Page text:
True, you could bring Mr. hubby on the trip with you, but do you really want to spend every waking second in very close quarters with the man who is supposed to find you sexy, and vice versa? No chance of that when you see grooming habits, hear snoring...the list can go on for ages. Independent travel with no qualms on the home front is best.
3) Perks at your disposal:
Picture this; you're on your own at the movie store with a d.v.d. in hand. Three heavily- laden men stand between you and your movie watching. What's a cute single gal to do? Cutesy it up, of course, and ask the lads if they "wouldn't mind if I just buy this movie and rush home because my puppy needs a walk." Add in a hair twirl and lip bite for effect. In general, men love single girls. I mean, that's just how it is in most situations where you can use that charm. Ask and you shall receive.
4) Love and pamper yourself:
Think about it, if there is no guy to take up your time, all of the attention can go to yourself, your friends and family. Your life can follow your own direction, rather than having to keep one other person in consideration all the time. It's a "me", rather than "us", thing, and that's empowering.


Pondy Bazaar

The street grew more narrow as the surrounding traffic swallowed the rickshaw and us. The first shop to attract me was stacked full of bangles, earrings, necklaces, and some common nick-knacks, like bandannas. The columns of bangles engulfed the tiny shop- they were stacked to the ceiling like jars of candy, enticing and dazzling.
The first impulse I had was to just stand and stare- absorb every colour and texture. But this is India, and quick reflexes are key.
Overcoming the overwhelming urge to gawk like a tourist, I dove in. The shop was about the size of my bedroom, and the width of one person. Thank God I haven't been eating and could squeeze past the already packed shop.
Make them work for you- that's what I learned from observing. But never, ever look as interested and amazed as you are. I found many things I would love to adorn myself with, starting from the head to the ankles, and many places in between. Settling for a few bracelets and earrings, I was off. The negotiations went well. My price went down half of what I was to be charged. Is it the fact that three of the bracelets broke before I even left the store and I clearly showed my displeasure? Or maybe it was my blasse and impassive face, bearing no sign of what I was feeling inside.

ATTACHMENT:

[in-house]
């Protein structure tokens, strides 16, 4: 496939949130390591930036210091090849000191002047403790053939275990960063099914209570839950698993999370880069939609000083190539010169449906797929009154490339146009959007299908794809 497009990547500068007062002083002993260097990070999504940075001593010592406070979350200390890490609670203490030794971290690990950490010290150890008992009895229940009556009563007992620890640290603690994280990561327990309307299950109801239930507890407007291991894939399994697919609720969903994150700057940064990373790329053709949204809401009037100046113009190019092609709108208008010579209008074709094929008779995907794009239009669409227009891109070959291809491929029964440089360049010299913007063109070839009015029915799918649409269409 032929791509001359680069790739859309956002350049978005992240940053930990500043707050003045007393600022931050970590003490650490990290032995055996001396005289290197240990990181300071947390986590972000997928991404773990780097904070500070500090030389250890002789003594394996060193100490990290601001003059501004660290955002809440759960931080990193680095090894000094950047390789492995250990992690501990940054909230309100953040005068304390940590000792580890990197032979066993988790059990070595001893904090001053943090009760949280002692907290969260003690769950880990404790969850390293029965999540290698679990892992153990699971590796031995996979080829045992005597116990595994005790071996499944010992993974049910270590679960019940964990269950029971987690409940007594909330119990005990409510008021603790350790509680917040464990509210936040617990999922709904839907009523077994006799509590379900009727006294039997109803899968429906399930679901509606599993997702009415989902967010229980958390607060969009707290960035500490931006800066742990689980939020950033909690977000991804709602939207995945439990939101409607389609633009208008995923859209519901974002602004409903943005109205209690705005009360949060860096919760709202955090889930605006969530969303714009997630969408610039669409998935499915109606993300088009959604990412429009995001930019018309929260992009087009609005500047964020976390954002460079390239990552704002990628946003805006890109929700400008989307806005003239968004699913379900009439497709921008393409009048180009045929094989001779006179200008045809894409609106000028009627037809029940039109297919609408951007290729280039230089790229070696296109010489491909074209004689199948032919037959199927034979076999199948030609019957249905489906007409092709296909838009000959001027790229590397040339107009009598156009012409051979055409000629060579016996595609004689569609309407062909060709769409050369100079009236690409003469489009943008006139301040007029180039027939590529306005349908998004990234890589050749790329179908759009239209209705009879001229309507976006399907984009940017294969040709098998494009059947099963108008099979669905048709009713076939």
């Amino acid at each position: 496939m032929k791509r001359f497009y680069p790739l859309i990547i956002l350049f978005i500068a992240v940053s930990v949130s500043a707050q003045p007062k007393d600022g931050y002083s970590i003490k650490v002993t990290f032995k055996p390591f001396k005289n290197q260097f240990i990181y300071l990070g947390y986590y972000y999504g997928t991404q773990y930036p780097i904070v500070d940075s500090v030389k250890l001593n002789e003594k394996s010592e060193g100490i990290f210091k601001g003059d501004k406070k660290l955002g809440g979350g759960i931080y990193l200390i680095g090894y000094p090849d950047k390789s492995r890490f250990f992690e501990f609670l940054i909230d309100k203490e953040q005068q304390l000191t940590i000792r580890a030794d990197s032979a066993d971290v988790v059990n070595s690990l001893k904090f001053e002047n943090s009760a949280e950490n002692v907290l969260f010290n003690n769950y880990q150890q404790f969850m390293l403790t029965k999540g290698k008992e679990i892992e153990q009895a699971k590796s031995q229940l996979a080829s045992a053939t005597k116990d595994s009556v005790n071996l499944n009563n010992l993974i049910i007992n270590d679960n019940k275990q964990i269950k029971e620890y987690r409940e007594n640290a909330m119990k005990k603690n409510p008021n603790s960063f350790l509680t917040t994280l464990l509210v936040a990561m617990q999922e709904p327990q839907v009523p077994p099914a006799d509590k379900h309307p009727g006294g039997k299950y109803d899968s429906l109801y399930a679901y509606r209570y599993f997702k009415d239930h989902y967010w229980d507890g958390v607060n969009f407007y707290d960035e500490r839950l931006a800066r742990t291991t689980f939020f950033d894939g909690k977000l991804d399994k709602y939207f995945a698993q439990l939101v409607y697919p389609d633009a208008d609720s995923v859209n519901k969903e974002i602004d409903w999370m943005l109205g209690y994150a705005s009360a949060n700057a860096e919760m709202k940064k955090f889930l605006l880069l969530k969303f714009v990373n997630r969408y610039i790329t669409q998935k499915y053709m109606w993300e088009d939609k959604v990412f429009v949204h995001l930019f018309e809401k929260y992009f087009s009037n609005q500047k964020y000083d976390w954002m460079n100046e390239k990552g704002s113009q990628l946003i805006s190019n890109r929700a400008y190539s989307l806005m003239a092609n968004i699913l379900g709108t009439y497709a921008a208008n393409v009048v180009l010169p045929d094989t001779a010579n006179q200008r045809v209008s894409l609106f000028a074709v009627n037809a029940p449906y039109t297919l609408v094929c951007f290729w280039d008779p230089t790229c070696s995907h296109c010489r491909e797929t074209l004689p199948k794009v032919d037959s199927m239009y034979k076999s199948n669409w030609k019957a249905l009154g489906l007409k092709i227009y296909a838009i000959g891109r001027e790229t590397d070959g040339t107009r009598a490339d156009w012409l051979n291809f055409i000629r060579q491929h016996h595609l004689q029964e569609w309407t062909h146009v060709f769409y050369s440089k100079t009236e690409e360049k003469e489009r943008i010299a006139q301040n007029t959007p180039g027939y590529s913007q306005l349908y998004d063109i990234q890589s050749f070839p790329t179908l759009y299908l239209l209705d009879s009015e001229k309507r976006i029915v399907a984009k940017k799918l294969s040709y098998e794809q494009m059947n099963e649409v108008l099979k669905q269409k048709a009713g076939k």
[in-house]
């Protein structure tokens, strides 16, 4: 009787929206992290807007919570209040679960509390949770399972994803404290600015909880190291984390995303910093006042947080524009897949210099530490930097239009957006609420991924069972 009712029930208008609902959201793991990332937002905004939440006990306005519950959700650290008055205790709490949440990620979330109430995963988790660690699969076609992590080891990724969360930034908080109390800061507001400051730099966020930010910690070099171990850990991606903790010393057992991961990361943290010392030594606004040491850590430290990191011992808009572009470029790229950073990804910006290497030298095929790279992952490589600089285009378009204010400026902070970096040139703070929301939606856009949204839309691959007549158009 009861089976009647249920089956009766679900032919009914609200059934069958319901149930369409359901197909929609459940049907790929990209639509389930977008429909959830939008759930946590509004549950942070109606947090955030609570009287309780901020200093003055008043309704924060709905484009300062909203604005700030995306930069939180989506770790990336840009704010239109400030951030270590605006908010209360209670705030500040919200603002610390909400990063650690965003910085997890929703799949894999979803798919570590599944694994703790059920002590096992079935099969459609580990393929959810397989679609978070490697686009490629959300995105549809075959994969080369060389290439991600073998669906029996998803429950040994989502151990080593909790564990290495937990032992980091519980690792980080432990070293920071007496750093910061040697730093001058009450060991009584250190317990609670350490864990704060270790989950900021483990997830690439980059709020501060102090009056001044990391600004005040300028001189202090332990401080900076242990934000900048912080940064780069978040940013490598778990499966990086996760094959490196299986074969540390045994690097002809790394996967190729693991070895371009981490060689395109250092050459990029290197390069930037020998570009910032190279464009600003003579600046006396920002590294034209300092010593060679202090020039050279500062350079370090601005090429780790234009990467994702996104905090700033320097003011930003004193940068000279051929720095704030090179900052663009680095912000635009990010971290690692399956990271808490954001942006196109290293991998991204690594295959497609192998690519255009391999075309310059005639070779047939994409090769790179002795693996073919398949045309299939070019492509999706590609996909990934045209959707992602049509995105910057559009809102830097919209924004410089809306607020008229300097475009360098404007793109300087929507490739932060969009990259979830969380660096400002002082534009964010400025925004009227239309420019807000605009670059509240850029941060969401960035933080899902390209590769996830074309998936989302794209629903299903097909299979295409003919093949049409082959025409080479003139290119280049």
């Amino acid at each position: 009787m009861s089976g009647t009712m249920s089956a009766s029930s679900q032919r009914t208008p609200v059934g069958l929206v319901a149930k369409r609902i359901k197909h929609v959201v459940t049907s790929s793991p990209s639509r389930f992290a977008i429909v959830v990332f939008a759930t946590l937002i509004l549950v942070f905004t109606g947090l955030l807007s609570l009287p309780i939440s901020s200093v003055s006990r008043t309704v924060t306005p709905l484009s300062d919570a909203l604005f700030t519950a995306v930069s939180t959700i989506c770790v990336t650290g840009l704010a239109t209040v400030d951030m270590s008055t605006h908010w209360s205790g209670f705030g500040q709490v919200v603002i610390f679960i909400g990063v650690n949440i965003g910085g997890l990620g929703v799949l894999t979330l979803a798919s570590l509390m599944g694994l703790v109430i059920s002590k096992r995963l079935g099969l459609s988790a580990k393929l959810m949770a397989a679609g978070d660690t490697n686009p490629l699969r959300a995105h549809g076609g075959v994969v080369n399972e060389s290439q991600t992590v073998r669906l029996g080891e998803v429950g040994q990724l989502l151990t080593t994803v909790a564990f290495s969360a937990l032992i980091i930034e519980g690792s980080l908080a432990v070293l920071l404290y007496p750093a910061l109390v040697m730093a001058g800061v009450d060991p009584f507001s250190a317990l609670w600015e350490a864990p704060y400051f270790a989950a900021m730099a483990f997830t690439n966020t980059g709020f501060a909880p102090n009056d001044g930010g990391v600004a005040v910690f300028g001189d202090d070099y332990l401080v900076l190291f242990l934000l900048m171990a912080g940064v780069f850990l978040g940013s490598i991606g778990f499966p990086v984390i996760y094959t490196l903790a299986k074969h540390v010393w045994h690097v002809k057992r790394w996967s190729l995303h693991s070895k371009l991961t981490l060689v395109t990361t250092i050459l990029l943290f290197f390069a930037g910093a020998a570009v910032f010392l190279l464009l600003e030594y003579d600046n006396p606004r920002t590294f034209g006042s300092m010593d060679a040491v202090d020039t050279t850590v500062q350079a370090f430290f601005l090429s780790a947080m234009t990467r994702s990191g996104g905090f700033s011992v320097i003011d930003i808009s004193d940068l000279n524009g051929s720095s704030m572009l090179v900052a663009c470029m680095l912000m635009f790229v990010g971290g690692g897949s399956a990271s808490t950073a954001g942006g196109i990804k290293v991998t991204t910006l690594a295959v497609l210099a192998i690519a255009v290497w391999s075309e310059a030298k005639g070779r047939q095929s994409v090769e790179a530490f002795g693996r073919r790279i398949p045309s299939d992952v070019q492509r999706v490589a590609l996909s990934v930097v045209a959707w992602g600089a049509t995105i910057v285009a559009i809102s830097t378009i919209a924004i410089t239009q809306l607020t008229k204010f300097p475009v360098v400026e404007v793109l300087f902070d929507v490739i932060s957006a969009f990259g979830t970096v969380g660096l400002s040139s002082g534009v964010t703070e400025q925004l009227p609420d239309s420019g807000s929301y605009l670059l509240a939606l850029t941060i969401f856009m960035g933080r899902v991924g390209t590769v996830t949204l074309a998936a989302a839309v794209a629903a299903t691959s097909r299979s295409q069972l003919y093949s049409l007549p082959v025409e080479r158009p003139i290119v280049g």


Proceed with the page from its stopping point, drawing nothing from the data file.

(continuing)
I left after a quick photo-op (I am a tourist, after all) and entered the ever-chaotic streets of Chennai again.
The first shop I passed offered me the exact earrings I had just bought for half the price. Damn. Maybe I'm not as good as I thought. I opted for eye kohl and henna paste; let's see if I can still draw on bodies like nobody's business.
Next was a juice bar, where the Brits and I sat for a bit. Did you know that the bars here can put nuts in your shake? Protein city. Note to self- never order papaya smoothie. One of the girls received a warm concoction that ended up making her sick, giving me a sharp reminder to be safe about the food here. Not sick yet. One week down. Good so far.
Our wandering led us through a flower street. The make-shift thatch overhang let some of the lamp-light flood onto the wondrous scene below. If you close you eyes, and imagine an entire block of a city covered in flowers of all colours, entwined withe the green of stalks, stems, and leaves, snaking their way around wooden stalls, through hair, and around peoples' necks- that's exactly what the scene was like.
Finally, we stumbled into a fruit and vegetable alleyway. Piles and rows of every fruit and vegetable imagineable greeted our eyes. The smells wafted up as we continued through. Someone even bought a Samosa: "I want whatever that smell is!"
Night fell and it was time to go. With sandy feet and glazed eyes, I clambered into a rickshaw and we were off.


Never-ending Jet-lag

I glanced at the clock on my i-pod: in Chennai, I would be up and about- the busiest time of the day. In Toronto I would be sleeping like a baby by now. Two pulls.